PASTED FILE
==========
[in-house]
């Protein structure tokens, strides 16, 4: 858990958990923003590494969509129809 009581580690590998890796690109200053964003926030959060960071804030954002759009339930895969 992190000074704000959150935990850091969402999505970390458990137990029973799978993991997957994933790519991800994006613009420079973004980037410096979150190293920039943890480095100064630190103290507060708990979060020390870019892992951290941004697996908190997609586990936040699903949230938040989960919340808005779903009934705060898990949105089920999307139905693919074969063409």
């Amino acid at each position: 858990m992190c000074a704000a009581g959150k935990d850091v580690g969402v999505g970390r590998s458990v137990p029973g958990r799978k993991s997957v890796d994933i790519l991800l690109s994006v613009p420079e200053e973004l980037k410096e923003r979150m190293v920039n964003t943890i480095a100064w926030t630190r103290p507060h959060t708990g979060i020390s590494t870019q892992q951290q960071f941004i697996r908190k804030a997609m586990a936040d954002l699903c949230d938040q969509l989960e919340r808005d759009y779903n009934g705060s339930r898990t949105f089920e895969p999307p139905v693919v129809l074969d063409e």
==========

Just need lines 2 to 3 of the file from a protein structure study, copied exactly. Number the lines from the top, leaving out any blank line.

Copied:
């Protein structure tokens, strides 16, 4: 858990958990923003590494969509129809 009581580690590998890796690109200053964003926030959060960071804030954002759009339930895969 992190000074704000959150935990850091969402999505970390458990137990029973799978993991997957994933790519991800994006613009420079973004980037410096979150190293920039943890480095100064630190103290507060708990979060020390870019892992951290941004697996908190997609586990936040699903949230938040989960919340808005779903009934705060898990949105089920999307139905693919074969063409």
């Amino acid at each position: 858990m992190c000074a704000a009581g959150k935990d850091v580690g969402v999505g970390r590998s458990v137990p029973g958990r799978k993991s997957v890796d994933i790519l991800l690109s994006v613009p420079e200053e973004l980037k410096e923003r979150m190293v920039n964003t943890i480095a100064w926030t630190r103290p507060h959060t708990g979060i020390s590494t870019q892992q951290q960071f941004i697996r908190k804030a997609m586990a936040d954002l699903c949230d938040q969509l989960e919340r808005d759009y779903n009934g705060s339930r898990t949105f089920e895969p999307p139905v693919v129809l074969d063409e």